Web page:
Wednesday, 12 September 2012

Less common moths at garden trap sites

I thought it might be worth posting this short bit of data analysis for others to see.  I'm discussing a nearby planning/development issue with the Council and a developer, and am using my moth data as part of the evidence.  My initial hypothesis was that as I live on a coastal brownfield site, I should perhaps expect to see a greater proportion of less common species here.  What I have done is take data from some of the other garden sites and compare them to my record in terms of the number of:
  • Local distribution and rarer species
  • National B and rarer
These are the last two lines in the table below:
  Rhoose Point  AM Llandaff North GT Gorseinon BS Templeton Ave DS Cwmbach ME Sea View VS
  1 15 20 16   10
Common 276 328 489 410 392 412
Common(alien-foodplant) 1 1 1 1 1 1
Migrant 9 9 24 11 12 23
Local 46 62 134 84 75 128
Local(alien-foodplant) 1     1 12 1
Nationally Scarce A 1 2 1 1 1 2
Nationally Scarce B 2 4 10 6 2 8
Nb 4 1 8   4 15
RDBK 1          
Rare migrant           1
Vagrant/accidental           1
Total 342 422 687 530 499 602
% of local and rarer in total 16 16 22 17 19 26
% of National B and rarer in total 2 2 3 1 1 4

Whilst this has not supported my initial thoughts on the proportion of less common species at my trap site, it's interesting to see the disparity in the results.  Unsurprisingly the traps in rural sites do better (apart from mine!).  I wonder if there is a sampling bias here though, all sites apart from mine have long records and I have a suspicion that in the early years all the common species are picked up quite quickly and dominate the record, which may mean that as the years go by it becomes proportionately more likely that  new species encountered are in the Local distribution or rarer categories...?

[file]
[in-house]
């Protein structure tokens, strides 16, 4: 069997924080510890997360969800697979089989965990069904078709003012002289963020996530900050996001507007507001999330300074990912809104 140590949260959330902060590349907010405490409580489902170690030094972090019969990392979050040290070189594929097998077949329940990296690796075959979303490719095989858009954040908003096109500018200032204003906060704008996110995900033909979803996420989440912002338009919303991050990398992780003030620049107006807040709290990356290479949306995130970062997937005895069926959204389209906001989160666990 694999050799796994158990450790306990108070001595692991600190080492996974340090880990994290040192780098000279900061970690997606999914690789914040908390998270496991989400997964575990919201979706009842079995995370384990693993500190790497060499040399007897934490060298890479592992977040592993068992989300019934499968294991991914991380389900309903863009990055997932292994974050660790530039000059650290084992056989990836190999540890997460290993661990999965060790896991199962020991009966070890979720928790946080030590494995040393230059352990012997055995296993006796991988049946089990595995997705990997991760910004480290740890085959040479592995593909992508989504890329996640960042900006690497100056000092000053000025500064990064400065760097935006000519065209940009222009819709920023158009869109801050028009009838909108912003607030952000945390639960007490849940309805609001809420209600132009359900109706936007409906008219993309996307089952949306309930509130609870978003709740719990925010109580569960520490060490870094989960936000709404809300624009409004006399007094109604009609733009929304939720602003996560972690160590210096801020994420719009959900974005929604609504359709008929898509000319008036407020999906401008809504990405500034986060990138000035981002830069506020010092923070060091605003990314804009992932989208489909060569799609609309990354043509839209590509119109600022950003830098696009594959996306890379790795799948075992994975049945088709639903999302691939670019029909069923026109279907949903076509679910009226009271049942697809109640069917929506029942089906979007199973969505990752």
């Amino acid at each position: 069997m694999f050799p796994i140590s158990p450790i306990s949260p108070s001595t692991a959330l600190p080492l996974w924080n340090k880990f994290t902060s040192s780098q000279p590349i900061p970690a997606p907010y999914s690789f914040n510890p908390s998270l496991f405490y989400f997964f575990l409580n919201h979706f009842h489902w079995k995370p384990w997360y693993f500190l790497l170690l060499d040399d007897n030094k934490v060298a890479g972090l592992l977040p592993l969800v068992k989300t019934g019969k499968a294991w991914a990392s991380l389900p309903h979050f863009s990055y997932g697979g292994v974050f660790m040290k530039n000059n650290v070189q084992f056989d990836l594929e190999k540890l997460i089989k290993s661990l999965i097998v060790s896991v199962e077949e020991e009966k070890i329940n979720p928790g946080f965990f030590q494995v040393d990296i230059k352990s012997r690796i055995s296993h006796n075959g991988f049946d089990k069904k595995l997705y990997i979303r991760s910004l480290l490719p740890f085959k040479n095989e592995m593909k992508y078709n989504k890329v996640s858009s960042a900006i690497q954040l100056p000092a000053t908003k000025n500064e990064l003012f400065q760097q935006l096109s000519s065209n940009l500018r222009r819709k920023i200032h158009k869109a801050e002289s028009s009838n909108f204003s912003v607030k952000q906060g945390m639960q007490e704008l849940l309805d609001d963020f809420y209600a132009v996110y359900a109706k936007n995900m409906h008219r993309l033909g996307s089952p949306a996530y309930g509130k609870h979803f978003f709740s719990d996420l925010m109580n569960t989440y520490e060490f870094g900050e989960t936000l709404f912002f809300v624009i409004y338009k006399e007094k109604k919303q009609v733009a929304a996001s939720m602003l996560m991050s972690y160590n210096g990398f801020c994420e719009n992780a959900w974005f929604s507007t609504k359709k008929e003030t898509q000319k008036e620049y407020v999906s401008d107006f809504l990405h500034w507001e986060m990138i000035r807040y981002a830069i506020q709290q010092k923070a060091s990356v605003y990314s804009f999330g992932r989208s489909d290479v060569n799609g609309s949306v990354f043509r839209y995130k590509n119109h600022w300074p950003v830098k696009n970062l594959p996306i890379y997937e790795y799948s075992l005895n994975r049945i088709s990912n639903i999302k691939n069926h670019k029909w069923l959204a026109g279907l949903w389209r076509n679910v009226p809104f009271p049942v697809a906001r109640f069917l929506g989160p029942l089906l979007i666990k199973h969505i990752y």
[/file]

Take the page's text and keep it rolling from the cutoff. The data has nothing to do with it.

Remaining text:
1. I'm sure you're right that the longer you trap at a site the greater the % of uncommon species you'll record.

    It stands to reason that uncommon species will generally occur in smaller numbers than common species. Also, rarer species tend to be more sedentary so will probably wander less often from their habitats into your garden. Both of these factors mean they're less likely to turn up in the trap, but over a long time period you might get the odd one.

  2. Another possible factor is that moths in general have become scarcer and are arriving at trap in smaller numbers. This probably affects scarce and local species as well as the common ones, so scarce and local species are getting numerically scarcer increasing the odds against them coming to a particular trap. Sites with a longer trapping history would have benefited from the comparative abundance of moths in the early days. There are species I used to get annually, a decade ago, that I now haven't seen for years.